Saturday, June 13, 2009

Entertainment News #3



Singer and songwriter Billy Joel was arrested today on suspicion of arson, after being found near the scene of a three-alarm fire by police officer Sergeant Thomas O'Leary. O'Leary was off-duty at the time, heading to a second job as a bartender at "Mister Cacciatore's", a popular local establishment, but nonetheless made the arrest.

Police claim that when questioned about the incident, Joel offered a confused and incoherent "alibi" that amounted to little more than a string of names of people and places, many of whom were deceased at the time of the fire and a few of which were fictional. The four and a half minute long statement seemed to imply, at points, that he was with "Davy Crockett, Peter Pan, (and) Elvis Presley" at "Disneyland", but contradicted itself with his later claim that he was with "(Menachim) Begin (and Ronald) Reagan" in "Palestine."

One thing that Joel maintained steadfastly throughout the stream-of-consciousness statement was his innocence of the crime that police accused him of. Frequently and repeatedly, he insisted that "we didn't start the fire, it was always burning since the world's been turning" (police are now searching for co-conspirators based on Joel's unintentional use of the word "we".) He further claimed to be trying to fight the blaze when police found him.

Ironically, while attempting to clear his name of arson charges, Joel seemed to confess to a crime he almost certainly didn't commit--at one point, he cocked his thumb and forefinger into a gun and said, simply, "JFK, blown away--what else do I have to say?" Police point out that the singer would have been fourteen at the time of the Kennedy assassinations, and would have had no way to get from New York City to Dallas for the shooting.

At this point, the next stage in the legal process remains unclear. Joel has been released on bail, but his press conference consisted solely of him insisting again and again, frequently in a high-pitched voice, that he was "an innocent man." His lawyers have not declared yet whether they intend to use an insanity defense, even though Joel has stated publicly on his leaving the courtroom that "you may be right, I may be crazy, but I just may be the lunatic you're looking for" (an incriminating statement that may make it difficult to find an unbiased jury.)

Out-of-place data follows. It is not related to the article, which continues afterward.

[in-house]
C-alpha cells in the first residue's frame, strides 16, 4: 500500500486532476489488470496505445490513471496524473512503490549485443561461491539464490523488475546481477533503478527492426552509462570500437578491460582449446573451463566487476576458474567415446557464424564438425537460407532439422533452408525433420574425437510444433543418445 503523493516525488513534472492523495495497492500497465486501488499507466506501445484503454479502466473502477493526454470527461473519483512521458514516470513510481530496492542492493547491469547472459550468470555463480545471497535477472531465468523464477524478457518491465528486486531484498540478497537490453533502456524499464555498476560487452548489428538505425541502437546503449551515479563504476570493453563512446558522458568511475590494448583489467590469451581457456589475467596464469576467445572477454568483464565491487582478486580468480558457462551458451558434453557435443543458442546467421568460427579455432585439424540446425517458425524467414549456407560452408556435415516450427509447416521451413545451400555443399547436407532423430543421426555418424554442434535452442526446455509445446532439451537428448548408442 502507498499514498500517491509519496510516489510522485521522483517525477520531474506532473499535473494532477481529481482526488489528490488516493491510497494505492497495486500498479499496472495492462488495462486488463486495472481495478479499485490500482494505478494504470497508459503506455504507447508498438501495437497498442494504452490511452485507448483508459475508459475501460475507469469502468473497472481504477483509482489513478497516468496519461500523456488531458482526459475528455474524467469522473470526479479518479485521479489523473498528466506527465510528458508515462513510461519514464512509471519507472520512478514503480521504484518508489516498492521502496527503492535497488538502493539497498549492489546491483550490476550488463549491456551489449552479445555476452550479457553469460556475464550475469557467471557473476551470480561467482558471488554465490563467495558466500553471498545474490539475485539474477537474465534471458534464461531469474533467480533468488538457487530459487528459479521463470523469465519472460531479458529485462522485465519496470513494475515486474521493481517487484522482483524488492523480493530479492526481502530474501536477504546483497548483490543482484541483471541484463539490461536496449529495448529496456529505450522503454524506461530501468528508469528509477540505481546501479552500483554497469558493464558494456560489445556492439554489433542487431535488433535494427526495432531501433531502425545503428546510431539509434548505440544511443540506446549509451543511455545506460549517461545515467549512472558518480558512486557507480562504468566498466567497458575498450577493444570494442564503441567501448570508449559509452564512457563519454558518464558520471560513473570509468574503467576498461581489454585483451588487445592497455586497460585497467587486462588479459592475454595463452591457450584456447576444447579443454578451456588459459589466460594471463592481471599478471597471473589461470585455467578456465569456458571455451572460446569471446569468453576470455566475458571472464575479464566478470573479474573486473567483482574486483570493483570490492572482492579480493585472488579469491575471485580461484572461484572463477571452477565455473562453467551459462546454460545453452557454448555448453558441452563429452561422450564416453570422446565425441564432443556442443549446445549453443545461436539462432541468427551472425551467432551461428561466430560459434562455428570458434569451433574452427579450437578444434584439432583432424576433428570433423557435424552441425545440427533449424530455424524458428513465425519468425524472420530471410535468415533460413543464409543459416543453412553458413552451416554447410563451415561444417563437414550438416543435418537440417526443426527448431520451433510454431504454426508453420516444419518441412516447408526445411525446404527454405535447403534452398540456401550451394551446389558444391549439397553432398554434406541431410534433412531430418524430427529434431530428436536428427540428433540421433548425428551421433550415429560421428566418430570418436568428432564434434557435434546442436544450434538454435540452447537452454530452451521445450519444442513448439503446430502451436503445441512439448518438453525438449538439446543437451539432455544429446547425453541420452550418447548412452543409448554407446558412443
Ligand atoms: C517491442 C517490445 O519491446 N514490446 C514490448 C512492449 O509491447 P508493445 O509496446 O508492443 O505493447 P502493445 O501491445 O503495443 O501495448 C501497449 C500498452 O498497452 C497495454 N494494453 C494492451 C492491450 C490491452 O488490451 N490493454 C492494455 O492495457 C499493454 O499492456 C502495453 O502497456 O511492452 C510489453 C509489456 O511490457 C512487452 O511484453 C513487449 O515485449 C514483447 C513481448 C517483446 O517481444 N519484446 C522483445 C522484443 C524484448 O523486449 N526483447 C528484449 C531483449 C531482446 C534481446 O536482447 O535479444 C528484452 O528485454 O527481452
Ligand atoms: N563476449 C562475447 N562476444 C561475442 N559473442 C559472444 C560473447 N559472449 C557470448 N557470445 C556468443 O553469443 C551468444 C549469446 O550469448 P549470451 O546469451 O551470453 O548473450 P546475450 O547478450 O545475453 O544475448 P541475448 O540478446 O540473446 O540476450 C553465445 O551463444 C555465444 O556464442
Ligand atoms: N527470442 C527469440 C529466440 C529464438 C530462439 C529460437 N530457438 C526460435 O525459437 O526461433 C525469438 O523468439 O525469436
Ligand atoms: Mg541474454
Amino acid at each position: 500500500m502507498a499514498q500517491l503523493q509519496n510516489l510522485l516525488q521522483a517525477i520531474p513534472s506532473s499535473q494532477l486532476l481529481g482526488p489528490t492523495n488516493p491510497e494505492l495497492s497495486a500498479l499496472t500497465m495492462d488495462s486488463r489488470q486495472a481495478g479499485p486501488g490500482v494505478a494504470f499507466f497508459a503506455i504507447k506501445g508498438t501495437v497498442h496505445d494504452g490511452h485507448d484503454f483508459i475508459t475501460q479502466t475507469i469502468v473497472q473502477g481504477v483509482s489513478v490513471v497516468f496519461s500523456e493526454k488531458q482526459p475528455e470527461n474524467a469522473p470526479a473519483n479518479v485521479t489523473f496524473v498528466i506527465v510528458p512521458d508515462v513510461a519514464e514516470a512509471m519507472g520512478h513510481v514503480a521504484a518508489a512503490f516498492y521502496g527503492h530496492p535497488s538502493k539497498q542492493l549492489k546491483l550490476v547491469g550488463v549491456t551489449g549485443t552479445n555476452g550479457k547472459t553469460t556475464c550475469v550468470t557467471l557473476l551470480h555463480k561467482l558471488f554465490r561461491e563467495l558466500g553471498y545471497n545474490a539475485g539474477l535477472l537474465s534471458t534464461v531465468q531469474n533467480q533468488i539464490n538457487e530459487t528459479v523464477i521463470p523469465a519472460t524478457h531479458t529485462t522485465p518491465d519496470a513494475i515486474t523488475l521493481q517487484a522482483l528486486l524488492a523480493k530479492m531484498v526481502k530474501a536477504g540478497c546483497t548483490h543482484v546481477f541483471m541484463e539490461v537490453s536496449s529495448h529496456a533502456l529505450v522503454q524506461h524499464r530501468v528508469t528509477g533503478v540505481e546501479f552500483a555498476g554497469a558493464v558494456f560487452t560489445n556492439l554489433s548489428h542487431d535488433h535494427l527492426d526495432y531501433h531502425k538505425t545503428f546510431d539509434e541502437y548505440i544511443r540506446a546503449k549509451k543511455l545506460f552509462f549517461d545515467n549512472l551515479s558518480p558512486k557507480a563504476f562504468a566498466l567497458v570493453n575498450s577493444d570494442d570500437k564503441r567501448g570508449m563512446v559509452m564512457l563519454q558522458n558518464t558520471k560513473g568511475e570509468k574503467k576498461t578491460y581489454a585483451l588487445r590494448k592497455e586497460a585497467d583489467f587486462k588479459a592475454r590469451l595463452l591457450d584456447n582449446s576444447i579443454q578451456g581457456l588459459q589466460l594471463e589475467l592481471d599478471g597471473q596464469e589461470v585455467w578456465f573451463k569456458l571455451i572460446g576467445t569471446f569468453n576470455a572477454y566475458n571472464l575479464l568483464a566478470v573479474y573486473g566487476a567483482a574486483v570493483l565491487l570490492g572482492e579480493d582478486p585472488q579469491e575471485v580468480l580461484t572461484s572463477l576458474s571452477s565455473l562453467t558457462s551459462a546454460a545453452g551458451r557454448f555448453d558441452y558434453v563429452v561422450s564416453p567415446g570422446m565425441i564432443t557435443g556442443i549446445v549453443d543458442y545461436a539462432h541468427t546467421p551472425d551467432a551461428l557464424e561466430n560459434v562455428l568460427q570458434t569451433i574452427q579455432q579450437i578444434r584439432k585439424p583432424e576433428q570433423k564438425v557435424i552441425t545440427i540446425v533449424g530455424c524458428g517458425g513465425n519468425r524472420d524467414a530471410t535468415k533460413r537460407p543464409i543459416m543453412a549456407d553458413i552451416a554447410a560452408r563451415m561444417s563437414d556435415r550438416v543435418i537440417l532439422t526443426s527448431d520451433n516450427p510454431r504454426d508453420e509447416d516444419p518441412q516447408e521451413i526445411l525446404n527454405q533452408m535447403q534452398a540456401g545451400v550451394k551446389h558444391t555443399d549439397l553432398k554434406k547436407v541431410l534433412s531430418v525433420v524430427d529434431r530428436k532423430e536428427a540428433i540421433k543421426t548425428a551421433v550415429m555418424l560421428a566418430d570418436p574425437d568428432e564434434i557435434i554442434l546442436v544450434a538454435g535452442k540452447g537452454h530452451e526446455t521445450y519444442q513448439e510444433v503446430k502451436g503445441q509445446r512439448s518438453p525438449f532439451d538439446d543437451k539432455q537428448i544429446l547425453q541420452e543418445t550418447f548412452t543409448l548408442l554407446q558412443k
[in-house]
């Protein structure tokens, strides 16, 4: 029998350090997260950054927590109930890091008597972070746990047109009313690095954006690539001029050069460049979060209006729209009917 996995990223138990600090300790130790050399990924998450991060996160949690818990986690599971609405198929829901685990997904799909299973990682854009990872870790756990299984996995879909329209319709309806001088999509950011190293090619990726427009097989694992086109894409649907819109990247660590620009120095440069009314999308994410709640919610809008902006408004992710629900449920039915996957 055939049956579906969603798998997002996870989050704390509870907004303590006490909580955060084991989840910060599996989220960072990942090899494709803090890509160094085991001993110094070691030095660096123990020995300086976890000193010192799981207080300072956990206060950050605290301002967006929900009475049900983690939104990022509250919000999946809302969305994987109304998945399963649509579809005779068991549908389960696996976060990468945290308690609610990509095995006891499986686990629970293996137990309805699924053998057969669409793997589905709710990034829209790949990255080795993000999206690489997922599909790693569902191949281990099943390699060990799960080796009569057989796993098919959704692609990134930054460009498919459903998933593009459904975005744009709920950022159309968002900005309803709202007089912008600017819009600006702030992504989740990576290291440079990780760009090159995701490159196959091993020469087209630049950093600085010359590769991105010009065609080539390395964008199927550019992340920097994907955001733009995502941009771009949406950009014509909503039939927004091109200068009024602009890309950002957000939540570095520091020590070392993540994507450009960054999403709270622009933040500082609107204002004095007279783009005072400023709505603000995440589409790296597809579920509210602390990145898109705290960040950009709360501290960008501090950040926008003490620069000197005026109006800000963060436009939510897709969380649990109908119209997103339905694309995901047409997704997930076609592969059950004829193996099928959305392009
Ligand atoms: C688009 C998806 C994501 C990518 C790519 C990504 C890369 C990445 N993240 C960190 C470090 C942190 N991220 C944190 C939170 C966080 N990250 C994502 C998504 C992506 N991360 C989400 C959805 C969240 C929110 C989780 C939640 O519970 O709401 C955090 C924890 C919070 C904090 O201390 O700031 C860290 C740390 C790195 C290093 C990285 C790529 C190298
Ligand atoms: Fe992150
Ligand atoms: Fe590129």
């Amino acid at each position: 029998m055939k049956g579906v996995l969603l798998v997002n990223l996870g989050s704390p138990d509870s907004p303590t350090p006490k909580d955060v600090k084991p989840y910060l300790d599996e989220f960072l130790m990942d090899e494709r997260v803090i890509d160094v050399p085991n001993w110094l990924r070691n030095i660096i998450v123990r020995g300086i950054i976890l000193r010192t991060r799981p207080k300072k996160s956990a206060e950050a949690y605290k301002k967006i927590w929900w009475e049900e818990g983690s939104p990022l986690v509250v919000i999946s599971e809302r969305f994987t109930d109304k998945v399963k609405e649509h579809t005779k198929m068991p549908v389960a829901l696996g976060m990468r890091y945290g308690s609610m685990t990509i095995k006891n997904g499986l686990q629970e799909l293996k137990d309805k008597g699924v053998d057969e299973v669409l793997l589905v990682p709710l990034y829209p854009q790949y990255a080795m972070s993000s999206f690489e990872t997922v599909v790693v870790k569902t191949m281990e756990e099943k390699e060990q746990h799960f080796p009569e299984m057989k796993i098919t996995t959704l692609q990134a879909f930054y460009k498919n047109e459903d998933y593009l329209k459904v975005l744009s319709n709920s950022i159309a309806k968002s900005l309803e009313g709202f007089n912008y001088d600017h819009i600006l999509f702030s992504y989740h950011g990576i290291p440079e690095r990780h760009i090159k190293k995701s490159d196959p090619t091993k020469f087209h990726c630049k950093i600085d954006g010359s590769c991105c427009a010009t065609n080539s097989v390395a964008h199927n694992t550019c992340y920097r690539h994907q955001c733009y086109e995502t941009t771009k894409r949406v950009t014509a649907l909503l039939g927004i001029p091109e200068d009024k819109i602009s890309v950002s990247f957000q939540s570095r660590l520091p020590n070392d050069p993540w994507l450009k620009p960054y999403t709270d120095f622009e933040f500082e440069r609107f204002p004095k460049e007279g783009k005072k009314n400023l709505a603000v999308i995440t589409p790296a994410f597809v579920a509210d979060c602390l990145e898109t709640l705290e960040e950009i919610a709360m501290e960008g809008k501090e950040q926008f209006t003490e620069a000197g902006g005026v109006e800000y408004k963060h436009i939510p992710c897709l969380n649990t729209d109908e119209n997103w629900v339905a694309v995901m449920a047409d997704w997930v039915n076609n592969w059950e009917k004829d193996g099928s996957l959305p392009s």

One thing is certain; if convicted, the legal system has made it clear that they intend to seek the maximum sentence for his crimes. It seems that the New York City penal system intends, if possible, to hold him for the longest time.


Eric Qel-Droma said...

UPDATE: Despite Joel's lawyer's insistence that he maintain a code of silence, other incoherent mutterings from Joel have led police to believe that his motives may have been a desire for easy money or love for a young woman, as Joel admitted to participating in risky behavior such as approaching the third rail because the young lady stood on the tracks, waving her arms.

The owner of the building, Eddie Smith, was devastated. "Things were okay with me these days," Smith said. "I had a good job, a good office, I was recently remarried. I'd bought that building with my first wife, Brenda, and even though the debt associated with it (and our big waterbed) led to the end of our marriage, I was feeling like a big man here on Mulberry Street." Smith sighed. "Now I've got to begin again, and I don't know how to start. It's hard."

Mister Cacciatore's patrons all witnessed the fire, but since most of them were sharing a new kind of drink called "Loneliness," few of them noticed the details necessary to help police. This reporter admits he didn't like the taste of the drink very much, but he thought he'd try it. When in Rome, and all that. Still, it was better than drinking alone.

Fire officials hope to complete their investigation soon, as one of them intends to take a trip to California (making a stop in Nevada first), and all of them need to beat the storm front that's coming. Still, many are so disappointed by the loss of the building that the sad mood here has gone beyond blue right into indigo. It's turned the block into a kind of no man's land, although rumors persist of a sports franchise being interested in the property.

Joel's lawyer insisted, however, that the singer's acting out "ain't no crime" and that he hoped the jury would accept Joel and his statement "just the way they are." The lawyer even suggested that some other disgruntled youth could have set the fire, but this reporter has heard that story before, as there's always a place for the angry young man in someone's alibi. This is the time to remember that despite some lawyers' twisting of the laws, they cannot hide the truth.

Anonymous said...

He just had to be a big shot, didn't he? And I suppose he'll want to hae the last word, too.

Such interesting news.